'I’m back into having my leg of lamb served pink with a charry crust' says the chef.

Over the past few years, I think we’ve become obsessed with a slow roast – I’m back into having my leg of lamb served pink with a charry crust by cooking it for less than an hour and resting it for a long time. I’m more interested in my accompaniments – and gravy. If I have bad gravy when I go out, I get livid.

Roast leg of lamb

I’d pierce the leg of lamb all over, maybe 30 to 40 times, and put in twirly bits of rosemary, squashed together with garlic and anchovy. Rub it with vegetable oil, season and put it in a really hot oven for 15 minutes, then turn down to 170˚C/325˚F/gas mark 3 for 40 minutes for your average leg of lamb. Rest it for half an hour.

Gravy

Gravy’s the most important thing for me. I make it in the pan the lamb was roasted in, with really good fresh stock made with lots of roasted bones. Use a tiny bit of flour to emulsify and thicken it, plus a glass of white wine, maybe half a glass of red. Cook it until it’s stick-your-lips-together gelatinous – almost tacky – and pour in all the excess lamb juices.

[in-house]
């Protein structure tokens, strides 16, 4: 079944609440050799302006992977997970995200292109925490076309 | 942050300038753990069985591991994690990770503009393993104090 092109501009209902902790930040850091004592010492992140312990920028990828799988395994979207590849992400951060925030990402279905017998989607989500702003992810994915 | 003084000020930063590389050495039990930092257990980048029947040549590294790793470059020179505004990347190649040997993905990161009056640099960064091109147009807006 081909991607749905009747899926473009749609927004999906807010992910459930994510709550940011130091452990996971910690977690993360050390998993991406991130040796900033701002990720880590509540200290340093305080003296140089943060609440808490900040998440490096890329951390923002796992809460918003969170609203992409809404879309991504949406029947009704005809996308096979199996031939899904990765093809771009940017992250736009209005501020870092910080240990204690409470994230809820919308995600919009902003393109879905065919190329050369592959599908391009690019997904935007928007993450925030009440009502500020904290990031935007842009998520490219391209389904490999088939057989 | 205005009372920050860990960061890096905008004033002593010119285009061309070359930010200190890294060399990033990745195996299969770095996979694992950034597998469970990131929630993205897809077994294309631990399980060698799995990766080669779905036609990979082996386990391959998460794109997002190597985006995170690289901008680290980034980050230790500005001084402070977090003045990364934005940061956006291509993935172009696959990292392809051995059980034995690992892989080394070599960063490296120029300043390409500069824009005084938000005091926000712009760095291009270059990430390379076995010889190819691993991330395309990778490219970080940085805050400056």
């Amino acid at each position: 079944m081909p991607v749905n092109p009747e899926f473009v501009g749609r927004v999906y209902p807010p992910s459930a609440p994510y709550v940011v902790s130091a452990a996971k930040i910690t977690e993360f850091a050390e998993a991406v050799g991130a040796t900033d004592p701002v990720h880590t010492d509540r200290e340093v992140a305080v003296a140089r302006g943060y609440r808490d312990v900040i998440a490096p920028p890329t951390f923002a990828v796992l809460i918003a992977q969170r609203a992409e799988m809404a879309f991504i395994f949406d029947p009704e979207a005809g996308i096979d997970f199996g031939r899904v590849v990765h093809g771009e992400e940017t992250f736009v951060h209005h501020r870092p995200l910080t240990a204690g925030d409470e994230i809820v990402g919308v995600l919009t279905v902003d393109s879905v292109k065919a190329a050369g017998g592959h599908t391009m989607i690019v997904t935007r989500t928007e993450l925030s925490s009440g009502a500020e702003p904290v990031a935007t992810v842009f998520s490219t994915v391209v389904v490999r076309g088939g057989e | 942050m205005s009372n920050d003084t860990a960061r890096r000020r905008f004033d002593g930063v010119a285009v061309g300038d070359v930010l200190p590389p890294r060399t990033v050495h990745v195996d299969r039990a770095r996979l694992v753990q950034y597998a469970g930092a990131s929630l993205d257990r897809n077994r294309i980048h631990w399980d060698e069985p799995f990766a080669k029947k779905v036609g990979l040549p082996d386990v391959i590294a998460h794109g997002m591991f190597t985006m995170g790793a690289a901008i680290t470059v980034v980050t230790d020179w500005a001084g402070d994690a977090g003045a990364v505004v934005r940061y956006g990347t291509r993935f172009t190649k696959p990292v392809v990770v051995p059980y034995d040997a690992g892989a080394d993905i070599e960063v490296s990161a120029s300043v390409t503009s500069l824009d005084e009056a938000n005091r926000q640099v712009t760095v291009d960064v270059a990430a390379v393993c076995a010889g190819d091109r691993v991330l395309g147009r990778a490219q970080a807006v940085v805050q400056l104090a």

Roast potatoes

My mum’s trick is to use a blend of goose fat and vegetable oil – it’s almost deep-frying them in the oven. It’s obscene, but it makes really good roast potatoes.

Gratin

I’d serve the lamb with a flageolet gratin, similar to a Dauphinoise, but with flageolet beans. Toss the cooked beans with cream, milk, garlic, rosemary, bay, salt and pepper. Put them in a low gratin dish, cover with Gruyère and cook in a hot oven until it’s bubbled up and got a nice crust.

Vegetables

I like my vegetables quite simple; roasted parsnips that I do similarly to the potatoes, so they’re almost deep-fried, and whole carrots with the hair on. I roast them in butter, with a splash of either carrot or orange juice, or wine, for about 25 minutes. They’re poached to begin with, then the liquid eventually becomes a glaze.

I also like a pickled red cabbage; my book, Season’s Eatings, has a lot of these recipes in. It’s shredded, cooked in a bit of vinegar, brown sugar, juniper berries and allspice, and cooked down for about an hour.

Condiments

If I’m going to do it, I want to do it all properly — redcurrant jelly, mint jelly, mint sauce and onion sauce. I’m a stickler, though; loads of my friends don’t get it, but I only want Yorkshires with roast beef.